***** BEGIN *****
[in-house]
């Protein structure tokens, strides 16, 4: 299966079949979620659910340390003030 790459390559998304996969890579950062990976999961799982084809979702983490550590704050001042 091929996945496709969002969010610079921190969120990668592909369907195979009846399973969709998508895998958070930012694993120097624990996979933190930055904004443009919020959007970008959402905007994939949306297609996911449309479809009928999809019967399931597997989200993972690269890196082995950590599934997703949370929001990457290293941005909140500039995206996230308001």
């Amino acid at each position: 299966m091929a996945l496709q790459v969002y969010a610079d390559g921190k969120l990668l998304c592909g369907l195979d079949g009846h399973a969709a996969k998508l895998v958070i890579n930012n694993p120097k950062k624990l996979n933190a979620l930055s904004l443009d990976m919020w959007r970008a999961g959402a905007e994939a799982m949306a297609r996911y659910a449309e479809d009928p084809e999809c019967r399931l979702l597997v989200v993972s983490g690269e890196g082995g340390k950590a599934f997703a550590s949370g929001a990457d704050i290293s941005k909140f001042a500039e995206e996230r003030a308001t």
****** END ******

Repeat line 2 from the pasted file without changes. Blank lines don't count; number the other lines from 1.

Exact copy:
């Protein structure tokens, strides 16, 4: 299966079949979620659910340390003030 790459390559998304996969890579950062990976999961799982084809979702983490550590704050001042 091929996945496709969002969010610079921190969120990668592909369907195979009846399973969709998508895998958070930012694993120097624990996979933190930055904004443009919020959007970008959402905007994939949306297609996911449309479809009928999809019967399931597997989200993972690269890196082995950590599934997703949370929001990457290293941005909140500039995206996230308001």